By Jaime DeMarco.
I RECENTLY HELPED CO-FOUND the Maryland Clean Energy Jobs Initiative, a new non-profit working to pass legislation in Maryland that will do three things. It will expand renewable electricity in Maryland to 50% by 2030, invest in renewable energy companies owned by women and people of color, and fund clean energy job training programs.
As important as having a clear goal, we have a clear plan. We will follow a step-by-step campaign model that has proven itself in previous campaigns by going head to head and winning against the National Rifle Association, Walmart, big tobacco, big alcohol, and most recently big pharma. The model involves first spending a year building grassroots support throughout the state, and then leveraging that political will during an election cycle to force candidates to take a stand.
We have a clear vision of what we are doing and how we will do it, but my journey to this point has been long, circuitous, and above all guided by the Quaker values I was raised with.
I grew up surrounded by the unconditional love and support of Baltimore Yearly Meeting’s Quaker youth programs. There I learned not to act in ways that hurt my community, but then one day it hit me like a punch in the gut that my daily actions were hurting my global community and climate. In the wake of this realization and inspired by the integrity testimony, I made a bold decision. I stopped riding in cars.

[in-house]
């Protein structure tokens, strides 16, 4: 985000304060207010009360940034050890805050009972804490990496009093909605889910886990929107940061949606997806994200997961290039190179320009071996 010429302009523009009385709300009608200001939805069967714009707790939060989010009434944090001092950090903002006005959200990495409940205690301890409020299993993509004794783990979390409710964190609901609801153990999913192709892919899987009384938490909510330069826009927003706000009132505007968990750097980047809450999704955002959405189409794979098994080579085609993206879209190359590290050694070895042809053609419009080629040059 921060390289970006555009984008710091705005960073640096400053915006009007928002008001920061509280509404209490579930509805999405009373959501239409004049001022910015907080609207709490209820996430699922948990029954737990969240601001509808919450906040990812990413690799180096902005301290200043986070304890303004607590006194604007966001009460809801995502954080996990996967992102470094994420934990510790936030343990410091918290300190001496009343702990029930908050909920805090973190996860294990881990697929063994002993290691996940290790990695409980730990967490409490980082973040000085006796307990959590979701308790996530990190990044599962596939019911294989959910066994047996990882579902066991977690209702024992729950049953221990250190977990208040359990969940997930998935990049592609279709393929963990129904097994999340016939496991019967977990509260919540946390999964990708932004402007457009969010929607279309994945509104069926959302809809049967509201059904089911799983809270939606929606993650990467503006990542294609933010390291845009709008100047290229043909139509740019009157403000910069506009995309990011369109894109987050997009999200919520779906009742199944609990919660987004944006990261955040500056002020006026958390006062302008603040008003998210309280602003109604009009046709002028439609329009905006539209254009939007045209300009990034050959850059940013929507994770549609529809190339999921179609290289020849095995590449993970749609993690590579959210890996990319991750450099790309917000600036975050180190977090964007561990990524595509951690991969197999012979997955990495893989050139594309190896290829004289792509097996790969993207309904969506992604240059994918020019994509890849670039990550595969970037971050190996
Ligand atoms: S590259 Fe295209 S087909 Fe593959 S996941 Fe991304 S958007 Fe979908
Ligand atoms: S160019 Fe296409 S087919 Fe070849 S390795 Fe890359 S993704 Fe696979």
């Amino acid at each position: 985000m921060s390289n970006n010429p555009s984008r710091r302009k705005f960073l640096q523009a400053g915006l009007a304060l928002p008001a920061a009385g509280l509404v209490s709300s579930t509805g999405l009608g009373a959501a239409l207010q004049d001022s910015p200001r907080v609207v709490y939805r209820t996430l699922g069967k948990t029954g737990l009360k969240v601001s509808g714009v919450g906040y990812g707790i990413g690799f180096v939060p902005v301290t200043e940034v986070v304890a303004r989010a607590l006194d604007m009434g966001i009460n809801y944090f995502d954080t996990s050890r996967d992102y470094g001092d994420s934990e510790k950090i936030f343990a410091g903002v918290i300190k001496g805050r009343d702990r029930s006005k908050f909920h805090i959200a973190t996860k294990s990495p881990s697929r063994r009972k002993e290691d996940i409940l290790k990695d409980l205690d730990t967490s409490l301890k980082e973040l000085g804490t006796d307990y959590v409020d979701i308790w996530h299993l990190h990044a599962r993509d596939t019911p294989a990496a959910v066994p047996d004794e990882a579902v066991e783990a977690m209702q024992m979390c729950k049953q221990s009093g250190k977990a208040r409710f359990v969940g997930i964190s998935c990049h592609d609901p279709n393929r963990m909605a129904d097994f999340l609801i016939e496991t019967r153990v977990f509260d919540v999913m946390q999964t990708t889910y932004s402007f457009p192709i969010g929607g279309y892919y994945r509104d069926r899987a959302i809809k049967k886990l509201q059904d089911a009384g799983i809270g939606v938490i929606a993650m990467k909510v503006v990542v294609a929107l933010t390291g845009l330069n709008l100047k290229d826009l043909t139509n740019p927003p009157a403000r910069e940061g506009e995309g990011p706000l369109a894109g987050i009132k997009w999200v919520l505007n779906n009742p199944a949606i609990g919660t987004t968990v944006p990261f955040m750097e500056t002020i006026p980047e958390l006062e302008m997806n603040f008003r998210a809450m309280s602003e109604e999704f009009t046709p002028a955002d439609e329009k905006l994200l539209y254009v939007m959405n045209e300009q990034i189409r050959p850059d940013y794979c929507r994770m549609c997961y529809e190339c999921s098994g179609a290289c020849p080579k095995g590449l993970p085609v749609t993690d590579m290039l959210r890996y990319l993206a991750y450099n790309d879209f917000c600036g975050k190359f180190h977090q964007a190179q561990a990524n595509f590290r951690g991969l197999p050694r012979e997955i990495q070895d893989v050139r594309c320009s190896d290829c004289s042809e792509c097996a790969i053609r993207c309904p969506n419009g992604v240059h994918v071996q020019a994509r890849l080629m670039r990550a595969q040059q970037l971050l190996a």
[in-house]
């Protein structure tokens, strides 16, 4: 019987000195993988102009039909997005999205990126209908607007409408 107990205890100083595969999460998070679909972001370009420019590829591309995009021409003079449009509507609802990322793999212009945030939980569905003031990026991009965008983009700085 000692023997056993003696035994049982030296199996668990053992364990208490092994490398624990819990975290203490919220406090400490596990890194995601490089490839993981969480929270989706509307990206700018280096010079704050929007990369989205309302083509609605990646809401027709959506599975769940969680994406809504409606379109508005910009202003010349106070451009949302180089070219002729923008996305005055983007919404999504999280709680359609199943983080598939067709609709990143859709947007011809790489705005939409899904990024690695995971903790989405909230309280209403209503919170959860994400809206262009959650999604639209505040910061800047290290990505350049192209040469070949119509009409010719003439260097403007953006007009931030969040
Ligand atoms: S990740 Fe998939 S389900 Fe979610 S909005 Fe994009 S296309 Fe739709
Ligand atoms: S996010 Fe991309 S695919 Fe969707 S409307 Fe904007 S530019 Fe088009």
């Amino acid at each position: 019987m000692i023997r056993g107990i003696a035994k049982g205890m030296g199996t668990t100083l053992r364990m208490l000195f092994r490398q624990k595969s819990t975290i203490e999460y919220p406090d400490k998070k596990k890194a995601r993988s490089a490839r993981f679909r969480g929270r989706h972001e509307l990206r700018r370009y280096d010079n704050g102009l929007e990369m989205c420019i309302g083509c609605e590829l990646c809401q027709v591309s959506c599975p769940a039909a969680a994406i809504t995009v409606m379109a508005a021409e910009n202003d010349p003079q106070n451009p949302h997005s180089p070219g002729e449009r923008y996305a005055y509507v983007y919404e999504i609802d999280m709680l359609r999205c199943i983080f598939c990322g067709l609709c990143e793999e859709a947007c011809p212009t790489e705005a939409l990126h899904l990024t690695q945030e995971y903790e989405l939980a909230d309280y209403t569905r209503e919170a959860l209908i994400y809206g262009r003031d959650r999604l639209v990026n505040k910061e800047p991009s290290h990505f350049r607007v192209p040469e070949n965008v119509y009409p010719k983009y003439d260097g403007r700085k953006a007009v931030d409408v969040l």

For more than two full years I did not ride in cars, and nothing anyone said or did could convince me to break my commitment. Then I began volunteering for the Beyond Coal Campaign. That campaign has secured the retirement of over 200 coal plants in just 5 years, nearly one coal plant a week! I asked myself, “If everyone who has worked on that campaign had just ridden their bikes instead of organizing, how many more coal plants would be operational today?” In that moment, the community testimony spoke to me. I had to wonder whether abstaining from cars was a real attempt to be part of the solution our global community needs to reach, or just an attempt to absolve myself from being part of the problem.
I ended up getting back in the car and working on policy solutions to the climate crisis. I am still following that path today, but I remain open to continuing revelation as I live out my worship in action. Really, that is the only advice that I have, to take action while retaining a worshipful openness to the voice of God. We need not wait until we have it all figured out or until we have the perfect solution. We would end up waiting our whole lives! Do whatever it is you can in this moment. It may not be the right path, but so long as you keep walking forward, your way will open to the right path for you.
Jamie is a climate activist in Maryland who has worked on a variety of campaigns to expand renewable energy.